For the most pretentious among us.
One of the main reasons I applied to Columbia was because of the too-good-to-be-true things I heard about their French department, and now, three years in, I am delighted to say they’re not too good to be true. The French department at Columbia (and at Barnard, though, as a Columbia student, my experience is more limited) is wonderful, and the major is wonderful, and the fifth floor of Philosophy is not wonderful but it is because that’s where the department lives. If you’re considering taking a French class: please, please go for it! And if you’re considering becoming a French major: do it!!
Note: Since I was a nerd in high school, I didn’t need to go through any of the pure language courses at Columbia (Intermediate French, Grammar and Composition, etc.), so I cannot speak to how those classes are conducted.
Changes are afoot in the French department, as what were previously two distinct majors—French and Francophone studies and French language and literature—have now been merged into the single French and Francophone studies major. If you’re a current major, you have some leeway with which classes you take to fulfill core requirements, but for anyone considering majoring, your track will have to look like this. Pulled directly from the French department’s website with added commentary.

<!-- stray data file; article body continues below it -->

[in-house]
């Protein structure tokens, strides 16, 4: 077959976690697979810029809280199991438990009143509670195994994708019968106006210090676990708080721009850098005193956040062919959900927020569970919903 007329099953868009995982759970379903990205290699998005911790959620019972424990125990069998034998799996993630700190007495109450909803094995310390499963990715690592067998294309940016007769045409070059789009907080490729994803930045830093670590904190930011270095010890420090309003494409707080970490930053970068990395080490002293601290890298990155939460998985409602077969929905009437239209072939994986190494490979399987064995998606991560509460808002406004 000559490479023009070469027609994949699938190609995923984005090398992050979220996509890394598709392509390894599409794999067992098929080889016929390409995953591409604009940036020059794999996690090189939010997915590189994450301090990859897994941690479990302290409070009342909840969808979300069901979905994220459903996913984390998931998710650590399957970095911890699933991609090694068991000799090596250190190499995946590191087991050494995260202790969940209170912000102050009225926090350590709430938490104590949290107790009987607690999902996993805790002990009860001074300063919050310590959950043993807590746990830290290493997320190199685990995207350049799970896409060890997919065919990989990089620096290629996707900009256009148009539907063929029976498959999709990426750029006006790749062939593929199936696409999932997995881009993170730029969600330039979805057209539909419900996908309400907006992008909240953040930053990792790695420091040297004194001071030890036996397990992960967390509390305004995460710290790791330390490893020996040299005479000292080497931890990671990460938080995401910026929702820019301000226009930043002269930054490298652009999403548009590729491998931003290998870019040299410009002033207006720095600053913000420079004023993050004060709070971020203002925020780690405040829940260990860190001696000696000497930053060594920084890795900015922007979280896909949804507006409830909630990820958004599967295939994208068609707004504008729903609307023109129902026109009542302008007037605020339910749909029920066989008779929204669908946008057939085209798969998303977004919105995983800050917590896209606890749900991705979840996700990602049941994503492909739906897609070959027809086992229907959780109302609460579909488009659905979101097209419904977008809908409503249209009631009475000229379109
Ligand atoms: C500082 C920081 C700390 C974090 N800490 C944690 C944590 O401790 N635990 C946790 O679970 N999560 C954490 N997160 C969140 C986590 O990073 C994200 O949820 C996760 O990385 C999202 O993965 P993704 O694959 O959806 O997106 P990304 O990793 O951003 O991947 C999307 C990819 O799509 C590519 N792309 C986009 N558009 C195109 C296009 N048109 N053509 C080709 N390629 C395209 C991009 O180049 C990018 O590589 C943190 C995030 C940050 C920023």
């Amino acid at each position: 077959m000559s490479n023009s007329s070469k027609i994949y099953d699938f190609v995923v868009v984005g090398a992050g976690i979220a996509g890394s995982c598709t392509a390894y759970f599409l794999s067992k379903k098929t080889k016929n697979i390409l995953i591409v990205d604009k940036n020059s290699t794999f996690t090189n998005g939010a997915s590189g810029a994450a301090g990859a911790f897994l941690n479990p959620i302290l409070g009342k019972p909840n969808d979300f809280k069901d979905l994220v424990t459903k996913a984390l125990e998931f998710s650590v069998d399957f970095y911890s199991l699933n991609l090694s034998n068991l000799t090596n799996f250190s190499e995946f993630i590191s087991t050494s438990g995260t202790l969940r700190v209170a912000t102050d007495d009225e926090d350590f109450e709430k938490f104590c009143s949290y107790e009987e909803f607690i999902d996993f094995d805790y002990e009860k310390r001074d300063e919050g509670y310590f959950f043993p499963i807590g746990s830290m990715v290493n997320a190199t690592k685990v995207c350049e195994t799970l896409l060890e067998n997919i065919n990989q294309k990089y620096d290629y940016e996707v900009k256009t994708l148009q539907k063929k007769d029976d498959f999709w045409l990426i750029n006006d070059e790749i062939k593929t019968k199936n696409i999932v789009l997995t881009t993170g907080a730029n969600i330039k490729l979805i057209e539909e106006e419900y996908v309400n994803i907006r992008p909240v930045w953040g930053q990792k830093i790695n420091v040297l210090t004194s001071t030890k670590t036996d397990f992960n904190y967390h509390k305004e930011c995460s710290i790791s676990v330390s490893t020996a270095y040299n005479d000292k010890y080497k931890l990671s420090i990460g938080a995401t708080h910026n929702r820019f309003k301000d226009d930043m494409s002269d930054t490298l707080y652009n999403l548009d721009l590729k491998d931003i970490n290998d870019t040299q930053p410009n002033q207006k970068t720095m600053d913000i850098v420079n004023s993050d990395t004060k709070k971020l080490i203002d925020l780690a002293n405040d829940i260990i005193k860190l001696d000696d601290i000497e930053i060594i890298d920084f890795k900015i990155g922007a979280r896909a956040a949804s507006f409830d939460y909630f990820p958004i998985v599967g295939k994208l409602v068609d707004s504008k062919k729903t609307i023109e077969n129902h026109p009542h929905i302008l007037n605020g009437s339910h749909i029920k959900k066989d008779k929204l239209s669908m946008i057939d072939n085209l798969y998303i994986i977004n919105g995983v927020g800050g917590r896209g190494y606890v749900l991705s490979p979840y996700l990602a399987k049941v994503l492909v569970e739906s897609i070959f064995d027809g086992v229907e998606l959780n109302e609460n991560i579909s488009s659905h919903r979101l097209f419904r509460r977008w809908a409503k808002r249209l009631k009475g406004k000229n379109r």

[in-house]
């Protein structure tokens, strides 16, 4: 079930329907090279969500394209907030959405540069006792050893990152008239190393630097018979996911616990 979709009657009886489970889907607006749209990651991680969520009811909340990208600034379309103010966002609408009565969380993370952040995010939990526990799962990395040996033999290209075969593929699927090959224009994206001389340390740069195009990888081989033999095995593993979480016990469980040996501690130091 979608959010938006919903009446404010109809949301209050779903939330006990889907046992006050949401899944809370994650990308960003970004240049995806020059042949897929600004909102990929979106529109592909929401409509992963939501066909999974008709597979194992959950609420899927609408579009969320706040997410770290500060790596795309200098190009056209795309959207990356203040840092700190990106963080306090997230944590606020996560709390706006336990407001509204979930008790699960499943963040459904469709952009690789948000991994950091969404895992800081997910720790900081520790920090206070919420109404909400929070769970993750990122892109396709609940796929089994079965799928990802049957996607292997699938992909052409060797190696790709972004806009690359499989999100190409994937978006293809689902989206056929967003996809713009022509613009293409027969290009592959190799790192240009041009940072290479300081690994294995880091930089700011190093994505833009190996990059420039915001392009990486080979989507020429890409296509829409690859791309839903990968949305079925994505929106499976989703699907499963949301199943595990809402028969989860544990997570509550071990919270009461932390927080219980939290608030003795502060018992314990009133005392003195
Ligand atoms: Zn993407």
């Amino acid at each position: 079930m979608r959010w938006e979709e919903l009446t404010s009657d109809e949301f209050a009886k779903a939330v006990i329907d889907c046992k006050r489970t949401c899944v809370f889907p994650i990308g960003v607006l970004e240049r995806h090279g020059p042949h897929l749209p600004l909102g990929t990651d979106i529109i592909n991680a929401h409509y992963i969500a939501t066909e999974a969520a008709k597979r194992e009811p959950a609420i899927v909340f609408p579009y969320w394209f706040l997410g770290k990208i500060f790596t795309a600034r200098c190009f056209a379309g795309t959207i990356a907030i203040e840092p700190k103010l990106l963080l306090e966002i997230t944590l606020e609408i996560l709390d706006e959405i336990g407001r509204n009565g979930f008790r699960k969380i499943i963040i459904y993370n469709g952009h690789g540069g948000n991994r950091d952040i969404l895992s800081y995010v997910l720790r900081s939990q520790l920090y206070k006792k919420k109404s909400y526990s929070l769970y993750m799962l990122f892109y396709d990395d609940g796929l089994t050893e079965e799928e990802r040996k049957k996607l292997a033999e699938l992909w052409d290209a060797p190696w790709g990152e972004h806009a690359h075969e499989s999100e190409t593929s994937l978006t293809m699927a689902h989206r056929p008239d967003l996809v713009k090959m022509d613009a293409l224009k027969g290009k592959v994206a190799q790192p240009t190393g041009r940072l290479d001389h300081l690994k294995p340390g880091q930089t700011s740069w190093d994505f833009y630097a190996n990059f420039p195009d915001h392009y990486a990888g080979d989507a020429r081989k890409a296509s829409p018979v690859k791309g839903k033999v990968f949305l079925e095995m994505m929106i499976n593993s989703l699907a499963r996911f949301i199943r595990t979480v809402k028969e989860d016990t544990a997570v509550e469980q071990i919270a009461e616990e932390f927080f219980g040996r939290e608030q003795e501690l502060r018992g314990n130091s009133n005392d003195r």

Core (12 points)
FREN UN3405 Advanced Grammar and composition
- Depending on your ability with French, you might not have to take this—talk with the DUS (Director of Undergraduate Studies). Definitely applies to heritage and/or native speakers, might apply to the nerdiest of French studies students (it did for me).
FREN UN3409 Introduction to French and Francophone History
- Replaces what were previously two courses, Introduction to Francophone Studies I and II, alongside a course called French Civilization. Will presumably be covering French and Francophone history, colonialism, and postcolonialism.
FREN UN3410 Introduction to French and Francophone Literature
- Replaces what were previously two courses, Introduction to Literary Studies I and II. Will presumably be a survey of French and Francophone literature, starting with the Middle Ages (think Marie de France) and ending in contemporary fiction.